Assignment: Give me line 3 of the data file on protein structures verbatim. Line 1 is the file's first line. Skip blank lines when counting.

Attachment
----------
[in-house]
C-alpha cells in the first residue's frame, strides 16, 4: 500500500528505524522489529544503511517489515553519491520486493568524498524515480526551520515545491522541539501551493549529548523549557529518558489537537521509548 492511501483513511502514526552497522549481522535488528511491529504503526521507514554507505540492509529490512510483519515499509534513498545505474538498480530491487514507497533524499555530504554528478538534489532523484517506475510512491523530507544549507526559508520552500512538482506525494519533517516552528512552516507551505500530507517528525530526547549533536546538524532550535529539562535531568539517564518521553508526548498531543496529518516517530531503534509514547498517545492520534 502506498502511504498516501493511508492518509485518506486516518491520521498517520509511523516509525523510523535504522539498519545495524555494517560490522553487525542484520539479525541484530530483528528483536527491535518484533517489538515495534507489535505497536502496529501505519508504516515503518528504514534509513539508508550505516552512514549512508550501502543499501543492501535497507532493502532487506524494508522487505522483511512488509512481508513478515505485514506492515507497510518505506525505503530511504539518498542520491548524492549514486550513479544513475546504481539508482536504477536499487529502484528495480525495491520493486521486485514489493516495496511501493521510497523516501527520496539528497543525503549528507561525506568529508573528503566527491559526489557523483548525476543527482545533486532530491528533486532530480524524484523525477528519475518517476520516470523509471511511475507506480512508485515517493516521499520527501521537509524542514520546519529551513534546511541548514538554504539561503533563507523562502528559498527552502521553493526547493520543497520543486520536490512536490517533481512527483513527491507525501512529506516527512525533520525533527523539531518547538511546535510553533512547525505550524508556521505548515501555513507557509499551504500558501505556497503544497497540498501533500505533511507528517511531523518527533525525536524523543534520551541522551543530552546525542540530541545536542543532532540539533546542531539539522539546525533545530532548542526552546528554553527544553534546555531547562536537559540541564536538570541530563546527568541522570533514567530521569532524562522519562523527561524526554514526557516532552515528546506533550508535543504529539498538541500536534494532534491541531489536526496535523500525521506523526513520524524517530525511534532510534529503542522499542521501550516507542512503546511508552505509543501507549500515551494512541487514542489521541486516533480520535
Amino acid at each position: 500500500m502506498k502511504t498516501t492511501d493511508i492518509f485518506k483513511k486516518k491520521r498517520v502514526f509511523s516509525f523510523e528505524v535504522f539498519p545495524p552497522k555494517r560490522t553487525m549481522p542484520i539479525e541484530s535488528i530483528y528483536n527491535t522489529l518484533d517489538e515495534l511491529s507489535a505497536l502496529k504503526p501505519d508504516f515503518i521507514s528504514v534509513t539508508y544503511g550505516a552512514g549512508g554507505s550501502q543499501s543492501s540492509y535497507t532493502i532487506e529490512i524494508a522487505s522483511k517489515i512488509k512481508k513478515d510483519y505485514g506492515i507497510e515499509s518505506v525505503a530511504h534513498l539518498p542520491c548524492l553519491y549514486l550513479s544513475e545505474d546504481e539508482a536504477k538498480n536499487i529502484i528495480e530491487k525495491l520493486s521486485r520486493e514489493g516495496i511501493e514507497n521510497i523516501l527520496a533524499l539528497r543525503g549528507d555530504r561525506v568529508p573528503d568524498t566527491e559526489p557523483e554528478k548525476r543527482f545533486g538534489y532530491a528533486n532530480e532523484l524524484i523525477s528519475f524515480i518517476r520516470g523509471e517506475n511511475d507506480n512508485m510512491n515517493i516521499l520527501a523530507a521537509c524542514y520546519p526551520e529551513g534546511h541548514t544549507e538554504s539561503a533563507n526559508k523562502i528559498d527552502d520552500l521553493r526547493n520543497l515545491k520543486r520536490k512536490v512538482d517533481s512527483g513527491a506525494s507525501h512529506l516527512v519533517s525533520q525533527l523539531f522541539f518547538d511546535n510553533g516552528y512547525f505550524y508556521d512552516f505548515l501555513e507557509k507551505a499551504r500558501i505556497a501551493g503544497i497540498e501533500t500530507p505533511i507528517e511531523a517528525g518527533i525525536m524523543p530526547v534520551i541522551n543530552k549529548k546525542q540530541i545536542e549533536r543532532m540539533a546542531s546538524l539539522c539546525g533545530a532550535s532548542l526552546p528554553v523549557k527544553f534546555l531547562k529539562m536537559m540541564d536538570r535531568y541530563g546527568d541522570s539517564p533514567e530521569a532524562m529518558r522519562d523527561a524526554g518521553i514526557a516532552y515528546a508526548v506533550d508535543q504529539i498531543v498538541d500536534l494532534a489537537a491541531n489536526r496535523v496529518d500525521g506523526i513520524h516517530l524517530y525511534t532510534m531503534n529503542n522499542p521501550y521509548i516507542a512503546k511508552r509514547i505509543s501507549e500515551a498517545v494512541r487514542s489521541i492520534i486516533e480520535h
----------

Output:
Amino acid at each position: 500500500m502506498k502511504t498516501t492511501d493511508i492518509f485518506k483513511k486516518k491520521r498517520v502514526f509511523s516509525f523510523e528505524v535504522f539498519p545495524p552497522k555494517r560490522t553487525m549481522p542484520i539479525e541484530s535488528i530483528y528483536n527491535t522489529l518484533d517489538e515495534l511491529s507489535a505497536l502496529k504503526p501505519d508504516f515503518i521507514s528504514v534509513t539508508y544503511g550505516a552512514g549512508g554507505s550501502q543499501s543492501s540492509y535497507t532493502i532487506e529490512i524494508a522487505s522483511k517489515i512488509k512481508k513478515d510483519y505485514g506492515i507497510e515499509s518505506v525505503a530511504h534513498l539518498p542520491c548524492l553519491y549514486l550513479s544513475e545505474d546504481e539508482a536504477k538498480n536499487i529502484i528495480e530491487k525495491l520493486s521486485r520486493e514489493g516495496i511501493e514507497n521510497i523516501l527520496a533524499l539528497r543525503g549528507d555530504r561525506v568529508p573528503d568524498t566527491e559526489p557523483e554528478k548525476r543527482f545533486g538534489y532530491a528533486n532530480e532523484l524524484i523525477s528519475f524515480i518517476r520516470g523509471e517506475n511511475d507506480n512508485m510512491n515517493i516521499l520527501a523530507a521537509c524542514y520546519p526551520e529551513g534546511h541548514t544549507e538554504s539561503a533563507n526559508k523562502i528559498d527552502d520552500l521553493r526547493n520543497l515545491k520543486r520536490k512536490v512538482d517533481s512527483g513527491a506525494s507525501h512529506l516527512v519533517s525533520q525533527l523539531f522541539f518547538d511546535n510553533g516552528y512547525f505550524y508556521d512552516f505548515l501555513e507557509k507551505a499551504r500558501i505556497a501551493g503544497i497540498e501533500t500530507p505533511i507528517e511531523a517528525g518527533i525525536m524523543p530526547v534520551i541522551n543530552k549529548k546525542q540530541i545536542e549533536r543532532m540539533a546542531s546538524l539539522c539546525g533545530a532550535s532548542l526552546p528554553v523549557k527544553f534546555l531547562k529539562m536537559m540541564d536538570r535531568y541530563g546527568d541522570s539517564p533514567e530521569a532524562m529518558r522519562d523527561a524526554g518521553i514526557a516532552y515528546a508526548v506533550d508535543q504529539i498531543v498538541d500536534l494532534a489537537a491541531n489536526r496535523v496529518d500525521g506523526i513520524h516517530l524517530y525511534t532510534m531503534n529503542n522499542p521501550y521509548i516507542a512503546k511508552r509514547i505509543s501507549e500515551a498517545v494512541r487514542s489521541i492520534i486516533e480520535h